Mary Wollstonecraft's A Vindication of the Rights of Women was published at the end of the 18th century - a century marked by the emergence of the philosophical spirit and the concept of 'enlightenment', by the gradual erosion of monarchical authority (which reached its apex with the French Revolution in 1789), and by the birth of democracy. While the question of the rights of men engendered lively debate at that time, a woman's lot remained unconsidered. Wollstonecraft, however, was determined to change this and to add a dissenting female voice to the chorus debating political emancipation.
Mary was the second child, and eldest girl, in a family of seven. Her childhood was marked by her parents' downward social spiral and by her envy of her eldest brother, who was singled out by their mother's favour and by a wealthy grandfather's will. Her early years were spent, with her family, in following her feckless and violent father across England and Wales - he had given up the weaving for which he had been trained, and was making hopeless attempts to be a gentleman farmer.
In 1787, aged 19, she left home to work as lady's companion to a Mrs Dawson, in Bath. Unhappy with her situation, Mary was sustained by a dream of life alone with her beloved friend Fanny Blood, and by a strenuous piety that allowed her to believe in a blissful afterlife, to compensate for her present misery.
Her work was interrupted by a series of family disasters. Her mother became ill, and Mary returned to London in 1780-81 to nurse her through her fatal illness. Then, in 1784, Mary faced the depression of her newly married sister Eliza. She responded by encouraging Eliza to leave her unhappy marriage and her new baby. When Mary encountered the inevitable criticism for this behaviour, she gave a robust reply: 'I knew I should be the ... shameful incendiary in this shocking affair of a woman's leaving her bed-fellow.'
To help keep Eliza, Fanny Blood, Fanny's sister, and herself - she founded a small school in the progressive Dissenting community of Newington Green. (The Dissenters were people committed to combining reason with piety, and who looked forward to a more just and egalitarian future brought about by individual effort.) The following years saw much intellectual growth for Mary, who learned to broaden her resentment towards her family into an analysis of general social injustice.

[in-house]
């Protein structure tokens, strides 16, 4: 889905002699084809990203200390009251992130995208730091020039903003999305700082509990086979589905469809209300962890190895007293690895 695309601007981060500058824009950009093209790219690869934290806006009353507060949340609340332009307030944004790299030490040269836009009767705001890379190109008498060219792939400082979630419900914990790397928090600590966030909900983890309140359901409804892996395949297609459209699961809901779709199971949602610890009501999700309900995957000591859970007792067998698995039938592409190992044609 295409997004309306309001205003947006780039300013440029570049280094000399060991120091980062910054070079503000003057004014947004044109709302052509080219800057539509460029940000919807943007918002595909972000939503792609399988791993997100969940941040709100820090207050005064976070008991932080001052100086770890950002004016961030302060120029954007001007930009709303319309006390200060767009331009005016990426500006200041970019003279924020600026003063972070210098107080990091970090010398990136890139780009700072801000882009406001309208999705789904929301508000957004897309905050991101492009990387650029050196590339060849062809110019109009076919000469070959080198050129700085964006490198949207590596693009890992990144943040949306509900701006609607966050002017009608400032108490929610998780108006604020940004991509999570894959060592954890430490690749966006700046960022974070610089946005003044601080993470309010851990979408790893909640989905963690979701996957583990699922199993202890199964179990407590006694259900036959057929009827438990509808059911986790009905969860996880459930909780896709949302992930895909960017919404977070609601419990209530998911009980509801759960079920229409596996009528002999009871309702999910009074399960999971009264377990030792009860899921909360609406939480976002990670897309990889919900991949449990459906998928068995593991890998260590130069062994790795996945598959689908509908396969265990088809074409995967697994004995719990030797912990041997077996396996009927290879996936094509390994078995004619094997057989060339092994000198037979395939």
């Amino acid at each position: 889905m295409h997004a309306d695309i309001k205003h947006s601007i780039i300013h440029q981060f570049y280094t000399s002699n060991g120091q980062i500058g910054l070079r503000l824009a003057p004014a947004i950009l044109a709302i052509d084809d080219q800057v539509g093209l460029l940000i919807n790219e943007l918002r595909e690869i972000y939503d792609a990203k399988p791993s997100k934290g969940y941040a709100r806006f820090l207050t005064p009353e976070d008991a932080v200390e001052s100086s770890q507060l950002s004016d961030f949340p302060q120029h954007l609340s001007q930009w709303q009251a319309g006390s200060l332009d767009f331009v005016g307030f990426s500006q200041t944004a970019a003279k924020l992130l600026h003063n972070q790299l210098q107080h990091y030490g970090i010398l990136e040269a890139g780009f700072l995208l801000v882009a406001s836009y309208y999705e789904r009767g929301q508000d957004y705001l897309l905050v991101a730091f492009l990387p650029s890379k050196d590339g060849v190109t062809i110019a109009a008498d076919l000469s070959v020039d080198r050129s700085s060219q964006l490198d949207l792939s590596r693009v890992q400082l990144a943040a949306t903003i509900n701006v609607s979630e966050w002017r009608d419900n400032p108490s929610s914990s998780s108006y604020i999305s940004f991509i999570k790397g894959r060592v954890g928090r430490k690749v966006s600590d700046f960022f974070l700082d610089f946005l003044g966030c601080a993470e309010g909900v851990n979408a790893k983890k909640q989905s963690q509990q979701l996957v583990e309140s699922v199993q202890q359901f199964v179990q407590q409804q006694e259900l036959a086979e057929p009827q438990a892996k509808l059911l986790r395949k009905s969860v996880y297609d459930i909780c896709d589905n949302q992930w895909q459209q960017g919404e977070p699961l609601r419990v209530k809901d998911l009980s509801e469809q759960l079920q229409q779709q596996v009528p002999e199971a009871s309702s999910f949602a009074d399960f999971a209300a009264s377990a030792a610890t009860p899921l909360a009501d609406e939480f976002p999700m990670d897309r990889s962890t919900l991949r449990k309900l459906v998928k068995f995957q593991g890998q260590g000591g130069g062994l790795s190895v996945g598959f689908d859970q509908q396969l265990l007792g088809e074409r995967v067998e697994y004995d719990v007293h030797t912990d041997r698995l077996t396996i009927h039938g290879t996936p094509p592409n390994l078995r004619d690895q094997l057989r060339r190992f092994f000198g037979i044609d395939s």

A woman of sensibility
The school collapsed in 1785, when Mary abandoned it to be with Fanny, who had married and was living in Portugal, but was now dying from consumption. After Fanny's death in 1786, Mary had little choice but take up work as a governess, and she took a post with the daughters of Lord and Lady Kingsborough in Ireland. 'I by no means like the proposal of being a governess,' she wrote, 'I should be shut out from society - and be debarred the imperfect pleasures of friendship'. She had made a similar point in the book she had just written, a stern advice manual Thoughts on the Education of Daughters (1787), in which she spoke movingly of the horror of intelligent women being subject to rich fools.
As she had expected, Mary was unhappy in Ireland. She comforted herself with a belief in her own 'sensibility' - which she thought was a woman's glory, and was proof of superiority. Sensibility was a loaded 18th-century term relating directly to gender, and at that time indicated extreme delicacy and keenness of feeling in a woman. In her tale 'The Cave of Fancy' Mary describes it as 'The result of acute senses, finely fashioned nerves, which vibrate at the slightest touch, and convey such clear intelligence to the brain, that it does not require to be arranged by the judgment.' She says that for those who possess sensibility, 'Exquisite pain and pleasure is their portion.'
She noticed little about the social and economic situation around her and her time in Ireland simply confirmed her in her Englishness, despite her own Irish ancestry through her mother. The main legacy from this period was her loathing for Lady Kingsborough. In Mary's eyes, as she developed her feminist philosophy, her employer came to stand for all that was wrong in women - their coquetry, their exaggerated weakness, their corrupt manipulating power and their dependence on men for identity.
After a year of suffering depressive illness, and of surviving prickly encounters with Lady Kingsborough, Mary was dismissed in 1787. Then occurred the most momentous event in her life: her radical London publisher, Joseph Johnson, took her on as an editorial assistant, writer - and later reviewer - for his new magazine, Analytical Review. Declaring herself 'the first of a new genus', she embraced this new life, and in Johnson's vibrant intellectual circle her ideas developed rapidly.